IBM Puts Big Bet On Future Chip Tech

By Steve Anderson July 10, 2014

It's a name that used to be heard all the time, then kind of faded away a bit as the world started looking less toward desktops and laptops and more toward smartphones and tablets. But IBM was never really gone, just looking in other directions. Now, IBM has a new direction in mind, and that direction is nothing less than chip technology, a direction that IBM is prepared to back up with hefty investment, fully $3 billion going into chip technology research and development programs.

More specifically, IBM has something of a holy grail in mind to pursue on the strength of that $3 billion: the “seven nanometer and beyond” silicon chip, as well as a push to work toward alternatives to silicon in general in preparation for the “post-silicon era.” The first goal on IBM's now quite well-funded to-do list is to drive down the size of the semiconductor by a substantial amount, dropping it from its current 22 nanometer measure down to 10 within the next few years, followed by seven nanometers and below before the dawn of 2020.

That's the first goal, and a big enough goal as it sits, but IBM's ready to go beyond that. The silicon chip can only be rendered so small, it's believed, and produce only so much power. Therefore, the company is looking beyond the silicon chip to other materials, including carbon nanotubes, graphene, neurosynaptic computing, quantum computing, and beyond to drive the next—or possibly the next after the next—generation of computers.

The senior vice president of IBM Systems and Technology Group, Tom Rosamilia, offered up some comment on IBM's plans to reshape the chip landscape, saying “In the next 10 years computing hardware systems will be fundamentally different as our scientists and engineers push the limits of semiconductor innovations to explore the post-silicon future. IBM Research and Development teams are creating breakthrough innovations that will fuel the next era of computing systems.” To that end, IBM has not only put up its own research teams, but is also working with the research teams of several other groups worldwide to generate the results desired.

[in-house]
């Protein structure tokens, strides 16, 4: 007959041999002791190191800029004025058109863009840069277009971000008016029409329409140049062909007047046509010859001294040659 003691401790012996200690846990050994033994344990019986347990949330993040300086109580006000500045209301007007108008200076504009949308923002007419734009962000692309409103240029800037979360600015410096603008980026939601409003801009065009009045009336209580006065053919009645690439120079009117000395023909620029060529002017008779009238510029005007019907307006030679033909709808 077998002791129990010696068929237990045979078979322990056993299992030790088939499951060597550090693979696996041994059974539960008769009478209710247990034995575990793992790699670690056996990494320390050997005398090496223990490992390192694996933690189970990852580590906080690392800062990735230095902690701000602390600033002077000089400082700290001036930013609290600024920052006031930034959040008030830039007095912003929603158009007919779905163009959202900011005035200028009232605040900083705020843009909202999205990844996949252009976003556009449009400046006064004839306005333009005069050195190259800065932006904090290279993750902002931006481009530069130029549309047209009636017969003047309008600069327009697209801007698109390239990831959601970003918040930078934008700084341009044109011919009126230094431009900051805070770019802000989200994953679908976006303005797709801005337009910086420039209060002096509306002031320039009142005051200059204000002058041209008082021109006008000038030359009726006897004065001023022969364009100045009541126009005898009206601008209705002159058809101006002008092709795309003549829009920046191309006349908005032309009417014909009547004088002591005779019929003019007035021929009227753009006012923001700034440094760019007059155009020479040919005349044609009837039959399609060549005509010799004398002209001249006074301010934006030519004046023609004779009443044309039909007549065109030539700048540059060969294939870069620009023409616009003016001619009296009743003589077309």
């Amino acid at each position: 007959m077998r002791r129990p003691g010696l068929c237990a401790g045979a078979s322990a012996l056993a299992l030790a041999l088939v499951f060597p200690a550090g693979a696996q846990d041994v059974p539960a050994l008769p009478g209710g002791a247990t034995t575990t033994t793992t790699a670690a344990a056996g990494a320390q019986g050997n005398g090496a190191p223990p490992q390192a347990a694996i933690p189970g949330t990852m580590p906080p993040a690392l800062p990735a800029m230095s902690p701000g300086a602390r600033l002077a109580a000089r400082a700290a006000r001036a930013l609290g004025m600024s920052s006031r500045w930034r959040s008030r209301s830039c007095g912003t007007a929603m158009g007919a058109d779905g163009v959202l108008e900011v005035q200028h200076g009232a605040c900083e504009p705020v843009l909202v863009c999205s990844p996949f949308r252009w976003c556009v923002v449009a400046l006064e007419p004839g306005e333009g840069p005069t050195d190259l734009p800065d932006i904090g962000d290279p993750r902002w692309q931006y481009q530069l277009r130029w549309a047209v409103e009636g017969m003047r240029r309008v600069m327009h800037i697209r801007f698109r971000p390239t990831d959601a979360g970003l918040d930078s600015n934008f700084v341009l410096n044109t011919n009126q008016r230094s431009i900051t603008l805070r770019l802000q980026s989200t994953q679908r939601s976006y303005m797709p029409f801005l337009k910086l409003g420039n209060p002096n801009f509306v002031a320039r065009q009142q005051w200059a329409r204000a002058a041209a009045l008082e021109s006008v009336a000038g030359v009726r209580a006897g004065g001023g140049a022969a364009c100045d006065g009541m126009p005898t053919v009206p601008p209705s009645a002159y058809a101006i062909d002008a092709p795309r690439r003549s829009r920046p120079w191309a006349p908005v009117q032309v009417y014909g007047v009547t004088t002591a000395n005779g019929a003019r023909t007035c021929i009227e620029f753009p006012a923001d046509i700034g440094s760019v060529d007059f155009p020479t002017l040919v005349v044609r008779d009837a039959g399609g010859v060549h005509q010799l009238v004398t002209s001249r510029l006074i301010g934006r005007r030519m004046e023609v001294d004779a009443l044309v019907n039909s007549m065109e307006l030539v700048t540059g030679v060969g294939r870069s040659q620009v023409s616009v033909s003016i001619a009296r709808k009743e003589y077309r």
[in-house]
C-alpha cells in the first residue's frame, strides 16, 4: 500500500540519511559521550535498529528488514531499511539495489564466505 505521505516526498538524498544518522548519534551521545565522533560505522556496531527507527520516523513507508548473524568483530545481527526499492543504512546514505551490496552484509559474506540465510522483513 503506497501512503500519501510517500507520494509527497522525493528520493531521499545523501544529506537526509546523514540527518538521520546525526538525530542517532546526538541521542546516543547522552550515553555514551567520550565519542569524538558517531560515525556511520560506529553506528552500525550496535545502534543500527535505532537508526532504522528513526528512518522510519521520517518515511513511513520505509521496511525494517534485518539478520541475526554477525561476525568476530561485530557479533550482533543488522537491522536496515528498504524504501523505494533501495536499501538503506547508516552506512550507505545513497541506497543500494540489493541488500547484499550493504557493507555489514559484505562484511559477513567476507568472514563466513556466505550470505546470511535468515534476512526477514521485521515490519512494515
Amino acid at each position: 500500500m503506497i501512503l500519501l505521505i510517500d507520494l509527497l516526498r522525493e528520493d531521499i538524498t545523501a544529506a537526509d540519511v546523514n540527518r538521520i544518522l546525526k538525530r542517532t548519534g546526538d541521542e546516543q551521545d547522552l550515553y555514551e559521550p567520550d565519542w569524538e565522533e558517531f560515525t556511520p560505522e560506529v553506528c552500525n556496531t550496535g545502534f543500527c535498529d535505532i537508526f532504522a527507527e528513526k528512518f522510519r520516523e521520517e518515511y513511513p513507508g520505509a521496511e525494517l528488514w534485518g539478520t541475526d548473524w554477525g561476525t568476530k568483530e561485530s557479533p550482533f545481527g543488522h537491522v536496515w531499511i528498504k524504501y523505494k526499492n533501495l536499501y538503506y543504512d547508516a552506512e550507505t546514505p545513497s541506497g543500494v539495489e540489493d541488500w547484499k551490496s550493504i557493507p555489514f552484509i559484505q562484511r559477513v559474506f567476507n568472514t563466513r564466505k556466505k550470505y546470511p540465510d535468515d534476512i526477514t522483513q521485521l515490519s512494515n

This isn't the first time that IBM has put a big-money guess down on the future; a few months ago, IBM had announced plans to put fully $1 billion on the Watson Group, which counted as part of its operations the Jeopardy kingpin known as the Watson supercomputer. For those concerned that IBM might ultimately sell the semiconductor business, this may put that to rest, but may also add fuel to it, as IBM may be looking to land some exciting new patents before putting the business up for bid.

Still, one thing is clear: the whole concept of a “post-PC era” may have been wildly overblown from the beginning, and this makes it clear enough. While IBM's final designs may not necessarily be a part of the next desktop riding home desks or serving as part of a home theater mechanism, it's entirely possible that such chips will be, especially as new applications like virtual reality tools become less a part of science fiction and more a part of science fact. IBM will want to have a good grasp on the next chip designs, whether said chips are parts of servers or a home gaming system.

It's good business to be ready for tomorrow, and better business to be ready for the next decade. IBM likely has the right idea here, and one that should prove amply rewarded in the field.

Edited by Adam Brandt

Contributing TechZone360 Writer

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